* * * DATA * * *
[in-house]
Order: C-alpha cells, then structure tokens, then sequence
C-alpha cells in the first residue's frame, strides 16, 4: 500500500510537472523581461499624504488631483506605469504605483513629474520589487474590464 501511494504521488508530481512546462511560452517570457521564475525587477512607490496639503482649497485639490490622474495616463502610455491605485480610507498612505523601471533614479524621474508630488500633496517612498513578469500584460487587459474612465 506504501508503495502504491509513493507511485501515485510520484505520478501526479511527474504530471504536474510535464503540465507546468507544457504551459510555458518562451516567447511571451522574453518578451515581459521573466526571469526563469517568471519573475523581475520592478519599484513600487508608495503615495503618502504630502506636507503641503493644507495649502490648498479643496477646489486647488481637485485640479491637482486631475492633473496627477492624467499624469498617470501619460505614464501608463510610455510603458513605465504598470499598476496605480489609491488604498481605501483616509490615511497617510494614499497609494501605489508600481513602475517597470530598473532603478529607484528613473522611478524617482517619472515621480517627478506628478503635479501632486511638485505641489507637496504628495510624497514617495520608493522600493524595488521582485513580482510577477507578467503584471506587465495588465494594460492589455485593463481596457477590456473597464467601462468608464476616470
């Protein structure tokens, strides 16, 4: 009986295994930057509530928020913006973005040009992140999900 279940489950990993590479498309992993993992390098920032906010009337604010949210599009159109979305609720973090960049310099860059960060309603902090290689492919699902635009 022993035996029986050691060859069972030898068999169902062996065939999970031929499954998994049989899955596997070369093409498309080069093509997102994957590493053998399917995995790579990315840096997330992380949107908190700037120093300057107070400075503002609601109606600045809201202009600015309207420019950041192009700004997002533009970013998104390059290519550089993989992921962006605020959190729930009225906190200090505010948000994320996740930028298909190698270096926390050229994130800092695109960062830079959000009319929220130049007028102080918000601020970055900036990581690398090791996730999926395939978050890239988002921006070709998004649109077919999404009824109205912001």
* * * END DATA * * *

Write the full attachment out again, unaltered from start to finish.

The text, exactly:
[in-house]
Order: C-alpha cells, then structure tokens, then sequence
C-alpha cells in the first residue's frame, strides 16, 4: 500500500510537472523581461499624504488631483506605469504605483513629474520589487474590464 501511494504521488508530481512546462511560452517570457521564475525587477512607490496639503482649497485639490490622474495616463502610455491605485480610507498612505523601471533614479524621474508630488500633496517612498513578469500584460487587459474612465 506504501508503495502504491509513493507511485501515485510520484505520478501526479511527474504530471504536474510535464503540465507546468507544457504551459510555458518562451516567447511571451522574453518578451515581459521573466526571469526563469517568471519573475523581475520592478519599484513600487508608495503615495503618502504630502506636507503641503493644507495649502490648498479643496477646489486647488481637485485640479491637482486631475492633473496627477492624467499624469498617470501619460505614464501608463510610455510603458513605465504598470499598476496605480489609491488604498481605501483616509490615511497617510494614499497609494501605489508600481513602475517597470530598473532603478529607484528613473522611478524617482517619472515621480517627478506628478503635479501632486511638485505641489507637496504628495510624497514617495520608493522600493524595488521582485513580482510577477507578467503584471506587465495588465494594460492589455485593463481596457477590456473597464467601462468608464476616470
């Protein structure tokens, strides 16, 4: 009986295994930057509530928020913006973005040009992140999900 279940489950990993590479498309992993993992390098920032906010009337604010949210599009159109979305609720973090960049310099860059960060309603902090290689492919699902635009 022993035996029986050691060859069972030898068999169902062996065939999970031929499954998994049989899955596997070369093409498309080069093509997102994957590493053998399917995995790579990315840096997330992380949107908190700037120093300057107070400075503002609601109606600045809201202009600015309207420019950041192009700004997002533009970013998104390059290519550089993989992921962006605020959190729930009225906190200090505010948000994320996740930028298909190698270096926390050229994130800092695109960062830079959000009319929220130049007028102080918000601020970055900036990581690398090791996730999926395939978050890239988002921006070709998004649109077919999404009824109205912001």